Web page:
reference.destroy # If any fields are empty, we're not saving it
      else
        all_refs << reference # Add good references to the array to see how many we get
      end
    end
    errors[:reference] << " : Three references are required" if all_refs.size < 3
  end

Basically, I just look at each reference and if it's valid, I put it in an array. Then, I check that there are at least three values in the array. If not, I add something to its errors object, which is how we mark an object as invalid.

Here's the bit that I'm sure could be improved, but I don't know how.

app/controllers/applicants_controller.rb

  def create
    @applicant = Applicant.new(params[:applicant])

    if @applicant.save
      ApplicantMailer.thanks_for_applying(@applicant).deliver
      @applicant.references.each do |reference|
        unless (reference.firstname.blank? || reference.lastname.blank? || reference.email.blank? || reference.institution.blank?)
          ApplicantMailer.request_for_recommendation(reference).deliver
        end
      end
      redirect_to(root_path, :notice => "A confirmation email has been sent to #{@applicant.email}. Requests for letters of recommendation have been sent to your references.")
    else
      render :action => "new"
    end
  end

For reasons I don't fully understand, I have to check the references here again, to ignore a blank fourth reference record. I had thought that the reference.destroy in my validation would have gotten rid of the empty one, but it doesn't. So my very bad hack is to check it again here. The reason is because we send email to each of the references, asking them to send in a letter of recommendation. Sending email to a blank email address will cause problems, so we delete if anything is blank. This works, so I'm sticking with it for now.

Issue #3. If there is a problem with the reference fields, an error box is not drawn around the fields when the error is shown.

I didn't care so much about drawing around the individual fields of the reference. All I wanted was one box around all the references saying that three were required. (Since this app is for people applying for a postdoctoral position, I'm assuming that they'll understand what the problem is if there's a single box around the references.)

I used a scaffold to set up the applicants table. This gave me a stylesheet with this class.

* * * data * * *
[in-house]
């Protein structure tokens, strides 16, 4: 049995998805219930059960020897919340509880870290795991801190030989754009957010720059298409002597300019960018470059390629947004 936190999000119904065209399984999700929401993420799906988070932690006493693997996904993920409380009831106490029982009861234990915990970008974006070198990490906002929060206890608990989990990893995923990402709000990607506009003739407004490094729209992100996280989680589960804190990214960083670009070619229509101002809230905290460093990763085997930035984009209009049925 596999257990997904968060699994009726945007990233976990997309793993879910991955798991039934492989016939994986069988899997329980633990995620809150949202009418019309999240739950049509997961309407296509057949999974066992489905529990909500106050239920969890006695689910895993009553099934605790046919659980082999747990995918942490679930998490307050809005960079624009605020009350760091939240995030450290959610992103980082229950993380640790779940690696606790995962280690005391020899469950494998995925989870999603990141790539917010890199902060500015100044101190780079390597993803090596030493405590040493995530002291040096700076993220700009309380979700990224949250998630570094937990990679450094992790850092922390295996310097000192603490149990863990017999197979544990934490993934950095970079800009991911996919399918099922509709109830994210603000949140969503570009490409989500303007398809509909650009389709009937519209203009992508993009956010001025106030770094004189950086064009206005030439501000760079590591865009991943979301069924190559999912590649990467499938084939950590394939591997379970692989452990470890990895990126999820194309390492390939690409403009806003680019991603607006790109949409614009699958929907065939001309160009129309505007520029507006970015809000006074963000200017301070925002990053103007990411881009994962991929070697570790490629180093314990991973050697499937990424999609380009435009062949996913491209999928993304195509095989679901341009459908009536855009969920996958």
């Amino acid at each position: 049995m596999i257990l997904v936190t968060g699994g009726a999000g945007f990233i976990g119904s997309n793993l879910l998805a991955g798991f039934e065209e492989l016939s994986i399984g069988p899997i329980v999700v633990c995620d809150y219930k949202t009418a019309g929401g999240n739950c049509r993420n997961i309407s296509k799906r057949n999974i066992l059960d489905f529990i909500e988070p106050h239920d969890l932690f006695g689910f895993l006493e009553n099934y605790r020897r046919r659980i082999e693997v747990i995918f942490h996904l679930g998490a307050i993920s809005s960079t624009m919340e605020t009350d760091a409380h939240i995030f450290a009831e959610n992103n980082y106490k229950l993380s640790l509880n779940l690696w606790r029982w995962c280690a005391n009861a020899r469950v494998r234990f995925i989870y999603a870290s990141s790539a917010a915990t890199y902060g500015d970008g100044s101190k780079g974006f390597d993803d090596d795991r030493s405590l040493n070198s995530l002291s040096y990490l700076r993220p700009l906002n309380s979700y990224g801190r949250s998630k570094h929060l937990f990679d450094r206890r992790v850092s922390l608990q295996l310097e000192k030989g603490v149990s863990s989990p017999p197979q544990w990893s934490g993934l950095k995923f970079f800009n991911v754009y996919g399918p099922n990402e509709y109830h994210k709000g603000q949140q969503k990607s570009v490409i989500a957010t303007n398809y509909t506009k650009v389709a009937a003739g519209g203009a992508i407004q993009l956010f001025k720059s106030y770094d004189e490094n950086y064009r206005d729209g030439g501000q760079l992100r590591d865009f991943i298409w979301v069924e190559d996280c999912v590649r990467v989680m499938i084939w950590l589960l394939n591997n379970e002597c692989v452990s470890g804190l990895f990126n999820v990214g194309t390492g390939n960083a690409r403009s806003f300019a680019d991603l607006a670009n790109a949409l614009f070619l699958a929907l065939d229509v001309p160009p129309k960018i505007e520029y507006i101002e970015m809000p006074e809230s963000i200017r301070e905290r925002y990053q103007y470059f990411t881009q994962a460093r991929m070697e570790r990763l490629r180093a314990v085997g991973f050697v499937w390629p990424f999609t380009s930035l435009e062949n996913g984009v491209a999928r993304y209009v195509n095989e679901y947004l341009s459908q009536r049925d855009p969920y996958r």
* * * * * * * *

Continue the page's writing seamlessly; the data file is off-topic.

.field_with_errors {
  padding: 2px;
  background-color: red;
  display: table;
}

I basically copied this class to one called .references_with_errors, that looks like this:

.references_with_errors {
	padding: 2px;
	border-style: solid;
	border-color: red;
}

app/models/applicant.rb

  def reference_errors?
    errors[:reference].empty? ? "" : "references_with_errors"
  end

app/views/applicants/_form.html.erb

	
Please list at least three references.
    <%= f.fields_for :references do |builder|%>
  1. <%= render "reference_fields", :f => builder %>
  2. <% end %>

If I wanted to, I could have changed the classes on the divs in the reference_fields partial to mark them, but I didn't think that was necessary.

Anyway, this works for me. Unfortunately, I have no tests written for this because I'm still learning how to write proper tests. So, my testing scheme is to just try submitting a form again and again with different problems. It doesn't fail any more, so for now I'm happy with how it works.

Server Updated

I had noticed that my webpages from my server at Slicehost were very, very slow. A quick look showed that I was out of memory and using a lot of swap space. A few times, I even caused my system to crash because I ran out of memory. Today, I cloned my server to a new one with more memory. This is my first post using the new server. I'm testing things to make sure everything is working. So far, so good.

EDIT: That was very, very easy. In fact, I'm a bit astonished at how easy it was.